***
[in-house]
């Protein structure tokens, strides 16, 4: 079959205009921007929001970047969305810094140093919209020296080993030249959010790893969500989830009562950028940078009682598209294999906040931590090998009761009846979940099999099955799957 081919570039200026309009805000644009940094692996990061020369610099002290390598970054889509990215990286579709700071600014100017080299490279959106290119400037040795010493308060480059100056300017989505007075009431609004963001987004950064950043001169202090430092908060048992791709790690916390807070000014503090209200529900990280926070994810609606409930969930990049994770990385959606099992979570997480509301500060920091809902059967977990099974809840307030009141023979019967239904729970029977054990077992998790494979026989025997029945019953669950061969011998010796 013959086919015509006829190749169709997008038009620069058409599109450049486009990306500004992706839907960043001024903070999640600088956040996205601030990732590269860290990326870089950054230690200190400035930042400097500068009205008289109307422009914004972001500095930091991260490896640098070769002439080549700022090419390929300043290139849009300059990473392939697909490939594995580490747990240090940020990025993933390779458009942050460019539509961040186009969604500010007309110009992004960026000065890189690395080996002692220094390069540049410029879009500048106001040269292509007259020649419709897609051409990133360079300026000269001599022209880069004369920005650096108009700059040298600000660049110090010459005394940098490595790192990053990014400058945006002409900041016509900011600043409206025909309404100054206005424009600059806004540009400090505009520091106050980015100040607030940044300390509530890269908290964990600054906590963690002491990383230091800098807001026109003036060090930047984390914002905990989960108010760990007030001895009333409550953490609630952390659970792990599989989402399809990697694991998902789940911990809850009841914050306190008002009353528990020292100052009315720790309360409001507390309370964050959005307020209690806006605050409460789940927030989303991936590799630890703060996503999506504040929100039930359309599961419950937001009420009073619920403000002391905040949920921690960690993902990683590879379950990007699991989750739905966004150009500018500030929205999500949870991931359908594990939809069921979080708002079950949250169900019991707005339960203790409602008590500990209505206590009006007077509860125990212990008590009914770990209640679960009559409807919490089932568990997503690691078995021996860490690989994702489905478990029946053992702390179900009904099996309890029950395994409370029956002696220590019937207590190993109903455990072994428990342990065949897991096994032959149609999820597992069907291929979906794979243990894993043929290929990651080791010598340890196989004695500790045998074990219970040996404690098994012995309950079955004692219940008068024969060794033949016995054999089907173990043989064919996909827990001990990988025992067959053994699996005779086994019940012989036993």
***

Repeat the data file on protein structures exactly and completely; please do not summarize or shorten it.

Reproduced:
[in-house]
């Protein structure tokens, strides 16, 4: 079959205009921007929001970047969305810094140093919209020296080993030249959010790893969500989830009562950028940078009682598209294999906040931590090998009761009846979940099999099955799957 081919570039200026309009805000644009940094692996990061020369610099002290390598970054889509990215990286579709700071600014100017080299490279959106290119400037040795010493308060480059100056300017989505007075009431609004963001987004950064950043001169202090430092908060048992791709790690916390807070000014503090209200529900990280926070994810609606409930969930990049994770990385959606099992979570997480509301500060920091809902059967977990099974809840307030009141023979019967239904729970029977054990077992998790494979026989025997029945019953669950061969011998010796 013959086919015509006829190749169709997008038009620069058409599109450049486009990306500004992706839907960043001024903070999640600088956040996205601030990732590269860290990326870089950054230690200190400035930042400097500068009205008289109307422009914004972001500095930091991260490896640098070769002439080549700022090419390929300043290139849009300059990473392939697909490939594995580490747990240090940020990025993933390779458009942050460019539509961040186009969604500010007309110009992004960026000065890189690395080996002692220094390069540049410029879009500048106001040269292509007259020649419709897609051409990133360079300026000269001599022209880069004369920005650096108009700059040298600000660049110090010459005394940098490595790192990053990014400058945006002409900041016509900011600043409206025909309404100054206005424009600059806004540009400090505009520091106050980015100040607030940044300390509530890269908290964990600054906590963690002491990383230091800098807001026109003036060090930047984390914002905990989960108010760990007030001895009333409550953490609630952390659970792990599989989402399809990697694991998902789940911990809850009841914050306190008002009353528990020292100052009315720790309360409001507390309370964050959005307020209690806006605050409460789940927030989303991936590799630890703060996503999506504040929100039930359309599961419950937001009420009073619920403000002391905040949920921690960690993902990683590879379950990007699991989750739905966004150009500018500030929205999500949870991931359908594990939809069921979080708002079950949250169900019991707005339960203790409602008590500990209505206590009006007077509860125990212990008590009914770990209640679960009559409807919490089932568990997503690691078995021996860490690989994702489905478990029946053992702390179900009904099996309890029950395994409370029956002696220590019937207590190993109903455990072994428990342990065949897991096994032959149609999820597992069907291929979906794979243990894993043929290929990651080791010598340890196989004695500790045998074990219970040996404690098994012995309950079955004692219940008068024969060794033949016995054999089907173990043989064919996909827990001990990988025992067959053994699996005779086994019940012989036993």